The story of Salome, like many tales from the Bible, has endured in part because of its frisson of beauty and brutality. Christian iconography has presented her as the epitome of the femme fatale – a cool, somewhat foolish ingénue whose sensual flippancy led to the beheading of John the Baptist, and whose sexual potency has endured in the legendary image of the Dance of the Seven Veils.
In modern times, this contentious figure of femininity has found new allegorical meaning amongst the gay community, since the dramas that surrounded Oscar Wilde’s 1891 adaption, entitled simply Salome. It is a lineage that is not lost on Stephen Nicolazzo, director of a new adaption of the work that will be staged by Little Ones Theatre at the Malthouse’s Tower Theatre from the 30th of August.
“This piece has such a place in queer history,” says Nicolazzo, “in terms of Wilde writing it during the Victorian period, where he was being persecuted for his homosexuality.” Indeed, Wilde was imprisoned for sodomy during the first English production of his play in 1892, turned in by the person credited with its translation from Wilde’s original French, Lord Alfred Douglas.
“This story as a kind of allegory for homosexual persecution has really resonated,” continues Nicolazzo, adding that his researches turned up the fact that gay soldiers during the Great War used to call each other Salome as code for their sexual orientation.
Nicolazzo also cites the extraordinary influence that Wilde’s Salome has had on the drag world, noting that as early as the 1920’s and the inception of the Harlem Drag Ball in New York, Salome was a favoured persona of African American drag-queens of the time. ‘It’s been an inspiration point for a lot of artists,’ he says.
So what is Nicolazzo aiming to bring to this most mercurial of post-gender icons? For one, he has cast his eye back to the creative explosion of androgynous pop that typified the 1980’s, bringing the subversive sexual fluidity of the New Romantics to the fore once more.
“Because we’re working in a gender-bent environment,” he says, “where males are playing females and so forth, I wanted to capture the hedonistic period that Wilde wrote the play in … so I thought the nearest contemporary counterpart to that was the 80’s. Plus,” he adds “I love working with music. Adam Ant and Boy George… these amazing men and women, like Madonna, that brought gender bending into the mainstream in the 80s and made it this really accessible and sexy thing.”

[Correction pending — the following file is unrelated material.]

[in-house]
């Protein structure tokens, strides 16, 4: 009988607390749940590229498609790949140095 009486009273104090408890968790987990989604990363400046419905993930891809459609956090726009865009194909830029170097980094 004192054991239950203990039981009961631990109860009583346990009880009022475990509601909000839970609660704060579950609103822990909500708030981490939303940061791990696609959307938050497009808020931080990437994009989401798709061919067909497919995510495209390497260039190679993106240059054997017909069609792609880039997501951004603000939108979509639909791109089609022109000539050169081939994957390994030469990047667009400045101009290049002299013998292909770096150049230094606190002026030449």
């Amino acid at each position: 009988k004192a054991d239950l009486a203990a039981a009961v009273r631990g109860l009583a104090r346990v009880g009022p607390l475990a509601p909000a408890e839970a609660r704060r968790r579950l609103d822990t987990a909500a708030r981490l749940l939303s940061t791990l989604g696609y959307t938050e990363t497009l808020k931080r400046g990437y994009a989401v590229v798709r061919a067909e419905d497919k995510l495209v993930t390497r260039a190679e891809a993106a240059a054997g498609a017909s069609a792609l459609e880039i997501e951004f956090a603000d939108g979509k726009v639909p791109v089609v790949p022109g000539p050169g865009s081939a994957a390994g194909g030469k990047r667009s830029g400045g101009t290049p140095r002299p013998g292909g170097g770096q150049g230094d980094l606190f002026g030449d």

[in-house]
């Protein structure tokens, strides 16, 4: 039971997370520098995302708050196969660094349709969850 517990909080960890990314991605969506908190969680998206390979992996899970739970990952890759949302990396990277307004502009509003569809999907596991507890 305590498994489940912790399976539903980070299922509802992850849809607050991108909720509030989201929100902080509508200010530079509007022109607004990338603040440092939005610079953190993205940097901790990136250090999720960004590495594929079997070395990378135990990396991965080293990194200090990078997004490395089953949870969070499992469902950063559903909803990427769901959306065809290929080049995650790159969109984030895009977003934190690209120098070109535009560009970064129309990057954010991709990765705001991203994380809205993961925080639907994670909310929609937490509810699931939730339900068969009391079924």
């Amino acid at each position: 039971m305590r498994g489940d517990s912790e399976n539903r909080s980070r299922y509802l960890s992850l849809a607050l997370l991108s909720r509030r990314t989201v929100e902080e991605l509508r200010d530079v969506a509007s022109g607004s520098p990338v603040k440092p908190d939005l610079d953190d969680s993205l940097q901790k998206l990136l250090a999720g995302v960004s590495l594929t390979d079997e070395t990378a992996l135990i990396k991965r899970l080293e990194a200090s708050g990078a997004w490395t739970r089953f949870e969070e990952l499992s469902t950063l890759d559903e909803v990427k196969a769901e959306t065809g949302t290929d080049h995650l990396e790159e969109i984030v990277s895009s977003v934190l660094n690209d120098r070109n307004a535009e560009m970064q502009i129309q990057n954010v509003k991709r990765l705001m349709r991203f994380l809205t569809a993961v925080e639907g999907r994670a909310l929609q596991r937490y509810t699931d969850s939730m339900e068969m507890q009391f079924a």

Nicolazzo clearly adores working with his cast, including Paul Blenheim, who is playing the eponymous Salome. ‘He’s got this ability to weirdly be understated and quite emotive in the realm of camp. He brings humanity to camp in a way that I find really fascinating,” says Nicolazzo. Salome will be wearing a hand-made matador costume (courtesy of Tessa Leigh Pitt and Eugyeene Teh) that promises to be spectacular. ‘You can really see why all the characters in the play are obsessed with her because she’s sparkly and regal. It’s really amazing.”
Nicolazzo is clearly excited. “It’s a big explosion. High camp, gloss, and a rocking good show, a sensory overload in terms of visuals, performance, music, dance.” It’s been a long love-affair for him, after all, as he tells me. “I fell in love with the play years ago – it’s been a really long relationship – a friend of mine in Paris read it to me in the French, so I’ve got an idea of the music of it and that’s been the key to our dramaturgical process.”
Audiences, Nicolazzo hopes, will have the opportunity to indulge in a very personal vision of Wilde’s text. “The thing that I hope they’ll get from it is an appreciation for a piece that was really close to Wilde’s heart, in a way that hasn’t been seen before.” The stage, it seems, is set for a new Dance of the Seven Veils…
Little Ones Theatre and Malthouse Theatre present
SALOMÉ By Oscar Wilde
August 30-September 14, at the Tower Theatre